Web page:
When the Weird Becomes Normal

When weirdness becomes common, it ceases to be weird. What was once looked upon as strange or bizarre can become so frequent or commonplace it no longer stands out or draws attention. It loses it oddity, its uniqueness, its sense of eccentricity. It becomes normal. This process of transforming from weird to normal is a gradual one, often occurring without notice or thought, and our general assumption is that becoming normal, as typically defined, is a good thing. And quietly, these strands of so-called normalcy wrap themselves around our deepest desires and insecurities, pulling us, shaping us into someone different than we truly are.

Lent is a time of fasting, self-denial, and reflection that calls us to step away, in some form, from the normalcy of this world. As we disconnect from the “normal” things of this life and world, we start to become aware of all the ways be have become shaped, and even enslaved, by their grip. We see the normalcy of this world is anything but, and what has become common and ordinary is actually dysfunction. Consumerism, materialism, greed, and selfishness appear to rule. Hatred, anger, and fear drive us to accuse and dehumanize others, while caustic and demeaning rhetoric becomes the common language of the culture. We swim in these waters every day, and even as the followers of Jesus, we can adapt to the temperature of the water in ways we do not realize.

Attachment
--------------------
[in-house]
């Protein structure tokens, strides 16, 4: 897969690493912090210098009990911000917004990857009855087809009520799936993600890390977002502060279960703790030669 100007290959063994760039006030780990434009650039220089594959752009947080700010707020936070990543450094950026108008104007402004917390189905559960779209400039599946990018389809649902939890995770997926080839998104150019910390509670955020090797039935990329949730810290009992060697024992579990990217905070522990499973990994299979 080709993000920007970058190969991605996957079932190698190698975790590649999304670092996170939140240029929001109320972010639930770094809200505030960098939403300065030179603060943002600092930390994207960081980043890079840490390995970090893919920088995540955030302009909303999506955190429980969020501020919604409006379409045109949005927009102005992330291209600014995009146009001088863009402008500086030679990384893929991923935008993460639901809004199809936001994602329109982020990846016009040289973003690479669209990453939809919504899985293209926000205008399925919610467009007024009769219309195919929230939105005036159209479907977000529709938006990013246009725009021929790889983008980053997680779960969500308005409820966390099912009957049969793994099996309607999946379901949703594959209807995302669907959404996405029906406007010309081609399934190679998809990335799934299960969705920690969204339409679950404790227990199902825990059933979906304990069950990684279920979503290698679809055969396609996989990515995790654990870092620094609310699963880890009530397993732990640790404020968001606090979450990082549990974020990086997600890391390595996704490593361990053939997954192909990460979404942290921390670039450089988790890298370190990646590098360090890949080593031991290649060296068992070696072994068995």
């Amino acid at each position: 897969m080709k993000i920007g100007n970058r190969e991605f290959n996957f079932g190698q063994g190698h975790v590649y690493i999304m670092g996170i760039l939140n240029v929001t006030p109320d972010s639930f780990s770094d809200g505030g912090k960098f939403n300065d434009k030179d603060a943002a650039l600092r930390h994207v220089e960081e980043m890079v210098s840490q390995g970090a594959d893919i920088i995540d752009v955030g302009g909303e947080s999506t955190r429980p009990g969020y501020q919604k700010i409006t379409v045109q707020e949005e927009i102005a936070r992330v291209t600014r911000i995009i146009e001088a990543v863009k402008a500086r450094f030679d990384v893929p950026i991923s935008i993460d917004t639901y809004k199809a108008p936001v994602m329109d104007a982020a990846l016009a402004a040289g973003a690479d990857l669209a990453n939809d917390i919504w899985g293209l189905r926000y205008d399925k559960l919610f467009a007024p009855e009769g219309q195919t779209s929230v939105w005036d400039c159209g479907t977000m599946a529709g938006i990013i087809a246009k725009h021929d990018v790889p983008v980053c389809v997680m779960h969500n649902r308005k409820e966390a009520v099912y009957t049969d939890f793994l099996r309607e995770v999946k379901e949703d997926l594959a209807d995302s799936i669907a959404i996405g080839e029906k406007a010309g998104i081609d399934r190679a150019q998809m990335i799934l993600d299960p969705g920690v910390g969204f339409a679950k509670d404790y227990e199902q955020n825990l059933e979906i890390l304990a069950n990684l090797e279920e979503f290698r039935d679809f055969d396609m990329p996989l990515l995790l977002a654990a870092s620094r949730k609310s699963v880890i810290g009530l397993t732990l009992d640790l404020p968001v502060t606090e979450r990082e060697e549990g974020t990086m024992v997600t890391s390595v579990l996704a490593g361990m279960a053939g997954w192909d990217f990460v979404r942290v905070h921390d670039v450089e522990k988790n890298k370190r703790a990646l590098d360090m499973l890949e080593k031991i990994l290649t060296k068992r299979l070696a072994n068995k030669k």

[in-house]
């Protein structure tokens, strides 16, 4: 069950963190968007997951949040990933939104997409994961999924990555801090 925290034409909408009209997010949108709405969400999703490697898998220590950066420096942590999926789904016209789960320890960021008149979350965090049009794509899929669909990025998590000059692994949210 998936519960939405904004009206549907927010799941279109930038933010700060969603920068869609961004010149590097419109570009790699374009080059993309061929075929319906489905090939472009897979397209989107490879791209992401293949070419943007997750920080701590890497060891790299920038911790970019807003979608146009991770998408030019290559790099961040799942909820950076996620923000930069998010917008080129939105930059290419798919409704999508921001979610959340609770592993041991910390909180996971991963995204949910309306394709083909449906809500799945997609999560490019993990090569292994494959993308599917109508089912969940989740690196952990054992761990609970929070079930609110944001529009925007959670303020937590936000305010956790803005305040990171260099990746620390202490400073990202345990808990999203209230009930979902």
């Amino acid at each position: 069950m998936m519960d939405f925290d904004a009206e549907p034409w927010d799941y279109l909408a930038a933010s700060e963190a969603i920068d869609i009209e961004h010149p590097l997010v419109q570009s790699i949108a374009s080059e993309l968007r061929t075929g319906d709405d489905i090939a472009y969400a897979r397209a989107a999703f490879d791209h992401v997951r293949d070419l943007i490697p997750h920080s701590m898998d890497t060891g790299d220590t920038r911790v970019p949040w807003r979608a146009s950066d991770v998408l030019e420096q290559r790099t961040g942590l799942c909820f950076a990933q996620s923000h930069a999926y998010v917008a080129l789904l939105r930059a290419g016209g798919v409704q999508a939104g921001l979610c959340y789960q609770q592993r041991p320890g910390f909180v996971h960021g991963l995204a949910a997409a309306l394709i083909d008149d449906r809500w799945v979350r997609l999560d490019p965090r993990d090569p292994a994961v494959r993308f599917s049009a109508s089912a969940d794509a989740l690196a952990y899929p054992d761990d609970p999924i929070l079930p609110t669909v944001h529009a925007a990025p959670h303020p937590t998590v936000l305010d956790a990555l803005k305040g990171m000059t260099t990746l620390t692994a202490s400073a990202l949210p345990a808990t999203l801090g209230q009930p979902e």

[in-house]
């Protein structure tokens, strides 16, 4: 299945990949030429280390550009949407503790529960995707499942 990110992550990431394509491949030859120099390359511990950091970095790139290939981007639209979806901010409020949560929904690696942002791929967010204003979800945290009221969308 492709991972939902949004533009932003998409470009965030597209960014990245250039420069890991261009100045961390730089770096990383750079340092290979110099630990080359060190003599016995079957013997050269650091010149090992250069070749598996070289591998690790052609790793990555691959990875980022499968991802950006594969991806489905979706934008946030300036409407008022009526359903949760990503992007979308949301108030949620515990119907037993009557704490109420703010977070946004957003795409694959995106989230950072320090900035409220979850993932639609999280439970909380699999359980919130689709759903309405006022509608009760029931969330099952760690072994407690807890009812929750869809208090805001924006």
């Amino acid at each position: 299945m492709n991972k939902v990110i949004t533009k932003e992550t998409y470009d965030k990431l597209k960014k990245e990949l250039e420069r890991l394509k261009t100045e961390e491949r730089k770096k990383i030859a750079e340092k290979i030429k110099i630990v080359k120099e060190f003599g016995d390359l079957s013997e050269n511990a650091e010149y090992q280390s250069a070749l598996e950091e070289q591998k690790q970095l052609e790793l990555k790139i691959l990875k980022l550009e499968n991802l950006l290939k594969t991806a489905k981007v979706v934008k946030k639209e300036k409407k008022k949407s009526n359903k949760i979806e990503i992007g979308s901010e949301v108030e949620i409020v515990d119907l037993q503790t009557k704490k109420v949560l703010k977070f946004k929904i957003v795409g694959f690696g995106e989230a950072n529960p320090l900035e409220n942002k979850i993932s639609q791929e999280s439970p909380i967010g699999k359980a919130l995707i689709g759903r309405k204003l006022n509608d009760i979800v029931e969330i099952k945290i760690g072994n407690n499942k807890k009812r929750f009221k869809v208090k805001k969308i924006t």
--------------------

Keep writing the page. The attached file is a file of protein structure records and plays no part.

We need seasons of fasting and self-denial. It’s when we step out of the water we have been mindlessly swimming in that we realize how different it is from the land that is our home. We remember that we are part of a kingdom that is different than those of this earth, with values that contradict and overturn the accepted normalcy. Our kingdom, and the people of our kingdom, reflect crazy things like love, joy, mercy, forgiveness, compassion, and kindness. We are strange enough serve anyone in need, to bless those who curse us, and pray for those who persecute us. It looks strange or odd to those around us, but only because the dysfunction and brokenness of the world has become normal to them.

In the Orthodox tradition, there is a recognized category of Spirit-bearer in the church known as the “fool for Christ.” The “fool” is one who embodies the values of God’s kingdom to such a degree, that lives so completely devoted to the cause and character of Christ, that the world questions their sanity. The season Lent should call each of us to such foolishness. As we separate, in some small way, from worldly matters and concerns, we remember that we are to live as reflections of a different world. We are signposts for a kingdom that is coming, one that is being fulfilled among us. Lent calls us to embrace our oddness once again, the weirdness the world doesn’t understand. As we do, we come to realize that this oddness is not really odd at all – it is the normalcy God always intended for us.

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